Glum Chums? Call in the Happiness Police
What a sad summer in Officeland. Raises and bonuses nowhere to be found. Expense accounts and headcounts skinnier by the day. Staycations morphing into fauxcations. No wonder the black dog is upon us. "It can become a negative energy field at the office really quickly," says Jeff Kaye, CEO of Dallas search firm Kaye/Bassman International. "It's so easy for an organization to get depressed."
Rome's rulers flung bread and threw circuses when the citizenry grew restless. Today's corporate brass are turning to low-cost, feel-good campaigns, and the "funcilitators" and "fun shui" experts are swarming Cubeville.
For some companies that means superficial perkfests designed to produce fleeting Prozac moments. At London ad agency iris Worldwide, the CHO (title watch: chief happiness officer) has been dispatching "lash" squads to take the throngs on pub crawls. Or, if you can't enlarge their paychecks, why not just fatten them up instead? At accounting firm KPMG, employees received a summer sundae surprise: Six pints of gourmet ice cream, toppings, and a scooper. If comfort food doesn't do the trick, there's always oblivion. At the Dallas branch of PR firm Weber Shandwick, the beer fairy is big. Overindulgers can expense cab rides home.
Gratis entertainment can also help workers momentarily expunge their reality. The Los Angeles office of law firm DLA Piper recently whisked 400 employees and their families off to Disneyland for the day. Anything, says L.A. managing partner Michael Meyer, "that raises spirits and encourages a positive outlook."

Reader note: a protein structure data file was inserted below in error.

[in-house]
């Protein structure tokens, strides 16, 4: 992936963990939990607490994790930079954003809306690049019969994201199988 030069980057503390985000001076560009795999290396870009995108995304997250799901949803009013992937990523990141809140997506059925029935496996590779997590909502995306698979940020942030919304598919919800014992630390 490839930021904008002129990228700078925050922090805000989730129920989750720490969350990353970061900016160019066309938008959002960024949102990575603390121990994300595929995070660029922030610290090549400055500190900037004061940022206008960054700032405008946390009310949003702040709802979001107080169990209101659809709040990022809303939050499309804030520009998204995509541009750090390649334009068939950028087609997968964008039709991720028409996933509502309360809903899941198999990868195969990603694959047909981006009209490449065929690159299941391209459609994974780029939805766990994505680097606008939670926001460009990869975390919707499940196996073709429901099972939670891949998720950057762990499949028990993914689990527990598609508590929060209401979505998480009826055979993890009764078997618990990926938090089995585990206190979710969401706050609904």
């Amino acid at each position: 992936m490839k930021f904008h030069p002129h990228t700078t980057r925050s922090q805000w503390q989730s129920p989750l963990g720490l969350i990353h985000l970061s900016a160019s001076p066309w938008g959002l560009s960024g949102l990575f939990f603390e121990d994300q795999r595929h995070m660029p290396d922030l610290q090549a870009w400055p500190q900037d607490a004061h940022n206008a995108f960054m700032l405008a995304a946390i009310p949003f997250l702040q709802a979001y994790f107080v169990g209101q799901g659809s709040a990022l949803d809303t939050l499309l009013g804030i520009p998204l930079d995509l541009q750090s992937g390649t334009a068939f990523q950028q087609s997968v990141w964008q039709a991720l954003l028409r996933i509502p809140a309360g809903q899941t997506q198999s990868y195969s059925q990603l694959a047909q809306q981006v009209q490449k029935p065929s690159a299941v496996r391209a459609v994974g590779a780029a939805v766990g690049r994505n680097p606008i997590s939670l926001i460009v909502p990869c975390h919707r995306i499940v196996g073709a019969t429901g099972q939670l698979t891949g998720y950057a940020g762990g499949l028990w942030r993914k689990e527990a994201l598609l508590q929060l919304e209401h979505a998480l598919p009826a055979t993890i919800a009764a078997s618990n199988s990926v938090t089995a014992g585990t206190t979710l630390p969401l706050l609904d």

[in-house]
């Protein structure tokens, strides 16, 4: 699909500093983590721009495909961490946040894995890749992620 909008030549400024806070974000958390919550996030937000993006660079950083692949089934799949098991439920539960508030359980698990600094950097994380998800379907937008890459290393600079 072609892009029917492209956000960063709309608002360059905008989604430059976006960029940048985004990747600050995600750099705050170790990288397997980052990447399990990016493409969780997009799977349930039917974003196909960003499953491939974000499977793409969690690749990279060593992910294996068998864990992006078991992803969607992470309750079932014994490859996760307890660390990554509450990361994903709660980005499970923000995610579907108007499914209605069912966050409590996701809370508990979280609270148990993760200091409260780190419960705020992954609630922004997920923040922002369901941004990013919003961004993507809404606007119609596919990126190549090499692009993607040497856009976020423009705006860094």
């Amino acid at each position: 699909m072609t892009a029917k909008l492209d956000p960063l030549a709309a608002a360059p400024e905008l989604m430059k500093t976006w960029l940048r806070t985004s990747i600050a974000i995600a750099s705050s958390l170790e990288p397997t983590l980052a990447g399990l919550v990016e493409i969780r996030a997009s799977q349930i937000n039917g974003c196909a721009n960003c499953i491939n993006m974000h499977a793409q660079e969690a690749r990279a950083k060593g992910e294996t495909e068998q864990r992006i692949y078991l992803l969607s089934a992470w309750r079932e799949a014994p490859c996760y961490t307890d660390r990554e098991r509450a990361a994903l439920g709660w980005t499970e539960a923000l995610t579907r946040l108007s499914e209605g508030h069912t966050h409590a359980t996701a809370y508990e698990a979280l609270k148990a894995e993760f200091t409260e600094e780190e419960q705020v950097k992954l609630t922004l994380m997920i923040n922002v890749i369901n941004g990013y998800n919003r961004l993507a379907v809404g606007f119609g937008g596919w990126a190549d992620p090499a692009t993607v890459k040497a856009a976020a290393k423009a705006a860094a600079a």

Helping out with gas prices is another way to score happiness points. Safeco (SAF), Microsoft (MSFT), and IBM (IBM) are offering employees work-from-home opportunities and subsidies for alternative transport. At Atlanta marketing firm Write2Market, employees have to ask permission to drive into the office.
Some of these attempts at mood elevation and enforced fun sound like the work of the happiness police. But focusing on employee cheer capitalizes on findings of the positive psychology movement, which in the past decade has confirmed that happier, shinier workers make for bigger, fatter profits.
There's also this: Fear and anxiety arrive with every down-turn. And because companies in the global economy increasingly sell what's inside their workers' heads, managing all those alpha waves is becoming more important. Companies such as Qantas, BMW North America, and Sanofi-Aventis (SNY) are deploying experts to assess the emotional health of their ranks. Think of it as Six Sigma for humans. Fair warning, then—don't be surprised if, on your next performance review, there's yet another thing your boss will grade you on: mood management.
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